It may be true that some Christians are fascists, but it is just as true many socialists are fascists. The observation derives from the fact that the best known and worst socialists of the modern era became our archetype of fascism.

      I am surprised you would align yourself in agreement with someone who is promoting persectution of people for their religion.

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      1. You are, as some would say, “a piece of work”.

        Persecuting whom because of their religion? The powerful arm of the religious right is hardly the target of persecution. They are certainly not immune to strong criticism, as is true of any major institution that effects influence in government, or anywhere for that matter.

        The difference being that their battle cry is “religious freedom” when in fact they are working hard against any belief, sectarian or not, that is not in agreement with them.

        “Snake worshipping Baptist’s”? I re-read my post and found no such reference, real or intimated. Conspiracy? None there either. There is, and has been, a multi-decade effort to cultivate conservative judges by the Federalists and others, to have them ready to go when the opportunity arose. They don’t hide that. They brag about it. And the reality is that reproductive rights and gay rights are two issues that are an anathema to religious conservatives. And compromise, the core of our founding and governing system is a non-starter.

        The political influence of religious powerhouses is a bit disconcerting. They hide behind religious protections provided in the Constitution to exert religious persecution of those who challenge their message as it relates to law and national interests.

        Bottom line: I don’t think Christians are fascists, nor is there a grand conspiracy, nor do I align with religious persecution (neither does the author, that’s just another “religious freedom” shield by you), nor do I accept the fact that modern fascism is anything more that a dictatorship hiding in ideological clothing.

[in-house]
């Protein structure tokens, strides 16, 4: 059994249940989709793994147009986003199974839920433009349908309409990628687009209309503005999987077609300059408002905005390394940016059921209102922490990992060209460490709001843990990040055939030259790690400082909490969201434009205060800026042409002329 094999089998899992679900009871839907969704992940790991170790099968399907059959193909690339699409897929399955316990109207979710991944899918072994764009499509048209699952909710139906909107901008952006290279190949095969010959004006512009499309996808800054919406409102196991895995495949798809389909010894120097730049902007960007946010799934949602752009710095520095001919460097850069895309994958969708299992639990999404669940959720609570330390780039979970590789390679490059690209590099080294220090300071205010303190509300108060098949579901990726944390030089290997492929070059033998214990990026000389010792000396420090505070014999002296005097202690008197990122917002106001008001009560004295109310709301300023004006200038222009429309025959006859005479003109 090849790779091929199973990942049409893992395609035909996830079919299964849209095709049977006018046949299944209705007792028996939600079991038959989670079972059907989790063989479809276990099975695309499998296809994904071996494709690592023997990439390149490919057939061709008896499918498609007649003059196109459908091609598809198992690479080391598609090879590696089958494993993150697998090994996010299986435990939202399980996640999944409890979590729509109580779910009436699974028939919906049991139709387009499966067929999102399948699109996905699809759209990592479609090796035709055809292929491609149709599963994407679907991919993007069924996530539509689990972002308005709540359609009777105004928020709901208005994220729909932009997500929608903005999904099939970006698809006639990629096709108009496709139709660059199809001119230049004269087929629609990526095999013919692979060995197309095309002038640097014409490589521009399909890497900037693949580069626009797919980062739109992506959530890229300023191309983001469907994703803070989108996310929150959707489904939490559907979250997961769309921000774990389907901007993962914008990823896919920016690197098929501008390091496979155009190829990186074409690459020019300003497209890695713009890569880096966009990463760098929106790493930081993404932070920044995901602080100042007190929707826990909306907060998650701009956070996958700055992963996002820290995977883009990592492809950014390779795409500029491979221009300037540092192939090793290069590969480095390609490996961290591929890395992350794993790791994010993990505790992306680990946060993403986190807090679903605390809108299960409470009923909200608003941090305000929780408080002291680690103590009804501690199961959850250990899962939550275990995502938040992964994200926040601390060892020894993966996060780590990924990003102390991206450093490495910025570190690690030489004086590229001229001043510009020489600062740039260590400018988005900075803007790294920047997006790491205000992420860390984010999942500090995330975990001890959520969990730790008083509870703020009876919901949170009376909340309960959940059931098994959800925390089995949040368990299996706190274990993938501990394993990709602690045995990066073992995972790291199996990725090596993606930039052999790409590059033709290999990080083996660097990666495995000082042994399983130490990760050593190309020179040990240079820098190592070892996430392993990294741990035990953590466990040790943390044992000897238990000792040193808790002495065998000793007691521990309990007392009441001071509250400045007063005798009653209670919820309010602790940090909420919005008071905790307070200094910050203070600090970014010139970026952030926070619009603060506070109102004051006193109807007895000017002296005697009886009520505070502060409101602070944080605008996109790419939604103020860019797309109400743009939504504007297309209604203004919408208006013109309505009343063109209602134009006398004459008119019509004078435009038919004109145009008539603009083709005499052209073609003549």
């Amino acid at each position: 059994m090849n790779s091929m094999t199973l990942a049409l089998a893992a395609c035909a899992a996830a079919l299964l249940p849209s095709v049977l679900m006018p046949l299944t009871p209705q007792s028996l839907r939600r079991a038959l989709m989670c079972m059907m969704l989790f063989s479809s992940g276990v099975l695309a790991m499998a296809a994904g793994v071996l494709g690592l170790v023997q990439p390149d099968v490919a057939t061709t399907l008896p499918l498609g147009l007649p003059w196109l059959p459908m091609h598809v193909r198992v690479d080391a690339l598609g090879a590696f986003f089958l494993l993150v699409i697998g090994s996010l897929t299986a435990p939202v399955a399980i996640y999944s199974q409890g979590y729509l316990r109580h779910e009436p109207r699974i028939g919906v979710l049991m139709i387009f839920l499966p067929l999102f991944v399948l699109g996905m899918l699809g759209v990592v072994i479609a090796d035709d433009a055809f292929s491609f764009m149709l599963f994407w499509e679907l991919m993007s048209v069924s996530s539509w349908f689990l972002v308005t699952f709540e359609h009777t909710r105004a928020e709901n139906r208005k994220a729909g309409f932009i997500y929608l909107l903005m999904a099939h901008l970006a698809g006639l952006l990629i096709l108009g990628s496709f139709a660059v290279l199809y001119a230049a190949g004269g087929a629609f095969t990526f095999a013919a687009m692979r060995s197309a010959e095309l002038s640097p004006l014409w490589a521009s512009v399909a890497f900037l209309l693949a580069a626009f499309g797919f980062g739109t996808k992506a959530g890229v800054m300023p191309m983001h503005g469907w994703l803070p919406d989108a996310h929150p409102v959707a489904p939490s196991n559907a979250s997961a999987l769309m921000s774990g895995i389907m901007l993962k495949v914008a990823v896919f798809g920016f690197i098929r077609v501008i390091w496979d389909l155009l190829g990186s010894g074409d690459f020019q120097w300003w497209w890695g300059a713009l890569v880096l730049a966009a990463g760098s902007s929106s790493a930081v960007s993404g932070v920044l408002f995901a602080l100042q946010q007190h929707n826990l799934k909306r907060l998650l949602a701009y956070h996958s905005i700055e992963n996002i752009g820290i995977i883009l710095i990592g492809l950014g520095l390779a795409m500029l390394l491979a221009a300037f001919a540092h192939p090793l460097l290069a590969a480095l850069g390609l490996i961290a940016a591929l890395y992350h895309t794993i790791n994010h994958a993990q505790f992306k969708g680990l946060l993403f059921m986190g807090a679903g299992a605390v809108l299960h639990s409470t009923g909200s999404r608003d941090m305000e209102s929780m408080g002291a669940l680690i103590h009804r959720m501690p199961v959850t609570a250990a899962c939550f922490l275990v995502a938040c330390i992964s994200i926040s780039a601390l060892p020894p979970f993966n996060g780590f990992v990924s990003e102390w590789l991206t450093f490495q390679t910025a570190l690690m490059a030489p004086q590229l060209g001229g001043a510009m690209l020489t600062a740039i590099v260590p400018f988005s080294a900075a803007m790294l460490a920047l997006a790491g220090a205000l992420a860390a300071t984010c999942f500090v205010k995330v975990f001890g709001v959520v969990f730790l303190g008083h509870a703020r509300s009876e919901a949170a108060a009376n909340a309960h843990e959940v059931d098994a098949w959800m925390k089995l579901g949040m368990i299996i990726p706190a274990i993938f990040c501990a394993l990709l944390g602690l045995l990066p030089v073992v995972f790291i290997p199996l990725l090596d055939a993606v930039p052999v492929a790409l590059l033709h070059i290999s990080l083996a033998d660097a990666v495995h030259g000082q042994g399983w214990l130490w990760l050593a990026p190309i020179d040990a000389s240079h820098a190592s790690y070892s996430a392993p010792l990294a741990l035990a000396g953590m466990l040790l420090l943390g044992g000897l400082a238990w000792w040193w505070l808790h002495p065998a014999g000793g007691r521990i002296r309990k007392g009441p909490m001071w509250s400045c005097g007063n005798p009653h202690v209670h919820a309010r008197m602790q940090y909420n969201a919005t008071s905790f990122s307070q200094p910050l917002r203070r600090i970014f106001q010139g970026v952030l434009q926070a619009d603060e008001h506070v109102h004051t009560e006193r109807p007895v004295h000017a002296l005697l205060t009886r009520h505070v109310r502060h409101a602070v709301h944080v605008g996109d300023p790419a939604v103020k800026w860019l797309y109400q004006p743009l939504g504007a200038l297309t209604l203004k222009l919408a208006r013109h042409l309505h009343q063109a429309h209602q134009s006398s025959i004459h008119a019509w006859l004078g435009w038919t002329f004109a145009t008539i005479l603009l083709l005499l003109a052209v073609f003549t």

Liked by 2 people

        1. “Persecuting whom because of their religion?”

          To your point, this is FROM THE ARTICLE IN QUESTION.

          “They see themselves as eternal victims, oppressed by dark and sinister groups seeking their annihilation. They alone know the will of God. They alone can fulfill God’s will. They seek total cultural and political domination.”

          Liked by 3 people

          1. Kind of like the ever popular annual “War on Christmas” accusations. It did wonders for the serial sexual assaulter at FOX every year.

            Somehow, mega-ministers driving Rolls Royces and flying in private jets takes a bit of the “woe are us” out of the equation.

            I often wonder why I have to subsidize those folks.

            Liked by 3 people

        2. RE: “You are, as some would say, ‘a piece of work’.”

          I could say the same about you, because, somehow, your commentary always comes down on the side of the anti-Christian position.

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          1. What is an anti-Christian position? And, more importantly, how have I expressed that?

            Any criticism of religion, particularly Christianity since they are both the majority in numbers and power, is supposed to be off-limits?

            My critique of religion revolves around the power broker side. And particularly in a nation that was founded by people who were very wary of state religions and the influence in governance. And the Constitution specifically avoids any mention of God or religion except in the 1st Amendment. And that is to guarantee rights of worship of any deity, deities or none by any believer by keeping the state at arms length.

            Liked by 1 person

  4. This part of the opening paragraph kind of caught my attention: …”the core Gospel message—concern for the poor and the oppressed—was perverted into a magical world where God and Jesus showered believers with material wealth and power.” Sounds like the Prosperity gospel I have heard of in discussions with some of my Christian friends. Not that they adhere to it, but they are aware of it within their religion.

    The issue is that the majority of Christians I have talked with and discussed such things is they are disturbed by what the loudest of their faith put out there. Hedges makes a valid point that those the talk the most and loudest do not necessarily represent the majority. Saw a headline concerning the differences between “evangelical voters” and “religious voters”. Wish I could find it and see what it says.

    It comes down to the perversion of the message of the Gospels.

    Liked by 2 people